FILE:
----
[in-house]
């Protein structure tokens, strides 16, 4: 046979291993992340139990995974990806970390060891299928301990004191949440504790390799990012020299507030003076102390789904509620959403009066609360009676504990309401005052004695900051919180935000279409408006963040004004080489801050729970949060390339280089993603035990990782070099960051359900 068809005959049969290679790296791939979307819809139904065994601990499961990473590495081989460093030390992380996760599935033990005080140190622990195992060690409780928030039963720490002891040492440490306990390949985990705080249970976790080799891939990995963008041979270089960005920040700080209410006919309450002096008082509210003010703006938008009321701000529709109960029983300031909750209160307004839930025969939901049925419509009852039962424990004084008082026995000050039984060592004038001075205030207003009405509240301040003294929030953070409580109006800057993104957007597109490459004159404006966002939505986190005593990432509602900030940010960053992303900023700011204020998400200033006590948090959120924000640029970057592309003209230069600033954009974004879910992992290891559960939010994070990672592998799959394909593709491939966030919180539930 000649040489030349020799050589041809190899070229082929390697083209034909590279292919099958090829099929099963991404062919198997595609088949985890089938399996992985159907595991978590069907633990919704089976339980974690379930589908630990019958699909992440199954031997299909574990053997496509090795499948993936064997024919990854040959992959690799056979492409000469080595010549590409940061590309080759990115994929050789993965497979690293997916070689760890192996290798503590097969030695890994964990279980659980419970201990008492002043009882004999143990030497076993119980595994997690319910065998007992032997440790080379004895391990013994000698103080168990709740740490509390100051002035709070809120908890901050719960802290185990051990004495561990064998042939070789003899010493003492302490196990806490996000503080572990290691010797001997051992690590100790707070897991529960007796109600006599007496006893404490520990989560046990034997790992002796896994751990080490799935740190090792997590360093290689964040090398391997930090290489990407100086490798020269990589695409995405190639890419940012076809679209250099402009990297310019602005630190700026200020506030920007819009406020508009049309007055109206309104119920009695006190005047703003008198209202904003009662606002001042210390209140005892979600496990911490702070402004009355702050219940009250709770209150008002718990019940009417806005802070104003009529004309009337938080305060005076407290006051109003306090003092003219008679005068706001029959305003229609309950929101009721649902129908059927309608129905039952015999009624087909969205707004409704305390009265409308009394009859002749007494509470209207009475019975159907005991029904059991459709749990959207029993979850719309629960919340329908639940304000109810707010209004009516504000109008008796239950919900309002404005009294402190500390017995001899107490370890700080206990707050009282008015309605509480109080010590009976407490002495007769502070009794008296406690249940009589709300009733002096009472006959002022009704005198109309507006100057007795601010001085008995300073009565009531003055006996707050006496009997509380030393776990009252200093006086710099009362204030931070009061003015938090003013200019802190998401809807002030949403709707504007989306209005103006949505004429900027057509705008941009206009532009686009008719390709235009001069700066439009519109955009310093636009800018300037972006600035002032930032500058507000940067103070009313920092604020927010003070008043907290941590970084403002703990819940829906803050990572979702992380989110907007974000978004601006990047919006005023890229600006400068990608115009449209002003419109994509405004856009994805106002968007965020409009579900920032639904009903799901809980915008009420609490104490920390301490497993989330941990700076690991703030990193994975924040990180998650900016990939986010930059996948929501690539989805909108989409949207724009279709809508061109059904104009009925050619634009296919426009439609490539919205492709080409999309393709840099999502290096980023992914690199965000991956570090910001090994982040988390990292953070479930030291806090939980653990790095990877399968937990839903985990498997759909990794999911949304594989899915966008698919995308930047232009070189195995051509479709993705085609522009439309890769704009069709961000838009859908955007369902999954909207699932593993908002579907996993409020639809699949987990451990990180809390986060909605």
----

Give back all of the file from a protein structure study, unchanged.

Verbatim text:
[in-house]
């Protein structure tokens, strides 16, 4: 046979291993992340139990995974990806970390060891299928301990004191949440504790390799990012020299507030003076102390789904509620959403009066609360009676504990309401005052004695900051919180935000279409408006963040004004080489801050729970949060390339280089993603035990990782070099960051359900 068809005959049969290679790296791939979307819809139904065994601990499961990473590495081989460093030390992380996760599935033990005080140190622990195992060690409780928030039963720490002891040492440490306990390949985990705080249970976790080799891939990995963008041979270089960005920040700080209410006919309450002096008082509210003010703006938008009321701000529709109960029983300031909750209160307004839930025969939901049925419509009852039962424990004084008082026995000050039984060592004038001075205030207003009405509240301040003294929030953070409580109006800057993104957007597109490459004159404006966002939505986190005593990432509602900030940010960053992303900023700011204020998400200033006590948090959120924000640029970057592309003209230069600033954009974004879910992992290891559960939010994070990672592998799959394909593709491939966030919180539930 000649040489030349020799050589041809190899070229082929390697083209034909590279292919099958090829099929099963991404062919198997595609088949985890089938399996992985159907595991978590069907633990919704089976339980974690379930589908630990019958699909992440199954031997299909574990053997496509090795499948993936064997024919990854040959992959690799056979492409000469080595010549590409940061590309080759990115994929050789993965497979690293997916070689760890192996290798503590097969030695890994964990279980659980419970201990008492002043009882004999143990030497076993119980595994997690319910065998007992032997440790080379004895391990013994000698103080168990709740740490509390100051002035709070809120908890901050719960802290185990051990004495561990064998042939070789003899010493003492302490196990806490996000503080572990290691010797001997051992690590100790707070897991529960007796109600006599007496006893404490520990989560046990034997790992002796896994751990080490799935740190090792997590360093290689964040090398391997930090290489990407100086490798020269990589695409995405190639890419940012076809679209250099402009990297310019602005630190700026200020506030920007819009406020508009049309007055109206309104119920009695006190005047703003008198209202904003009662606002001042210390209140005892979600496990911490702070402004009355702050219940009250709770209150008002718990019940009417806005802070104003009529004309009337938080305060005076407290006051109003306090003092003219008679005068706001029959305003229609309950929101009721649902129908059927309608129905039952015999009624087909969205707004409704305390009265409308009394009859002749007494509470209207009475019975159907005991029904059991459709749990959207029993979850719309629960919340329908639940304000109810707010209004009516504000109008008796239950919900309002404005009294402190500390017995001899107490370890700080206990707050009282008015309605509480109080010590009976407490002495007769502070009794008296406690249940009589709300009733002096009472006959002022009704005198109309507006100057007795601010001085008995300073009565009531003055006996707050006496009997509380030393776990009252200093006086710099009362204030931070009061003015938090003013200019802190998401809807002030949403709707504007989306209005103006949505004429900027057509705008941009206009532009686009008719390709235009001069700066439009519109955009310093636009800018300037972006600035002032930032500058507000940067103070009313920092604020927010003070008043907290941590970084403002703990819940829906803050990572979702992380989110907007974000978004601006990047919006005023890229600006400068990608115009449209002003419109994509405004856009994805106002968007965020409009579900920032639904009903799901809980915008009420609490104490920390301490497993989330941990700076690991703030990193994975924040990180998650900016990939986010930059996948929501690539989805909108989409949207724009279709809508061109059904104009009925050619634009296919426009439609490539919205492709080409999309393709840099999502290096980023992914690199965000991956570090910001090994982040988390990292953070479930030291806090939980653990790095990877399968937990839903985990498997759909990794999911949304594989899915966008698919995308930047232009070189195995051509479709993705085609522009439309890769704009069709961000838009859908955007369902999954909207699932593993908002579907996993409020639809699949987990451990990180809390986060909605």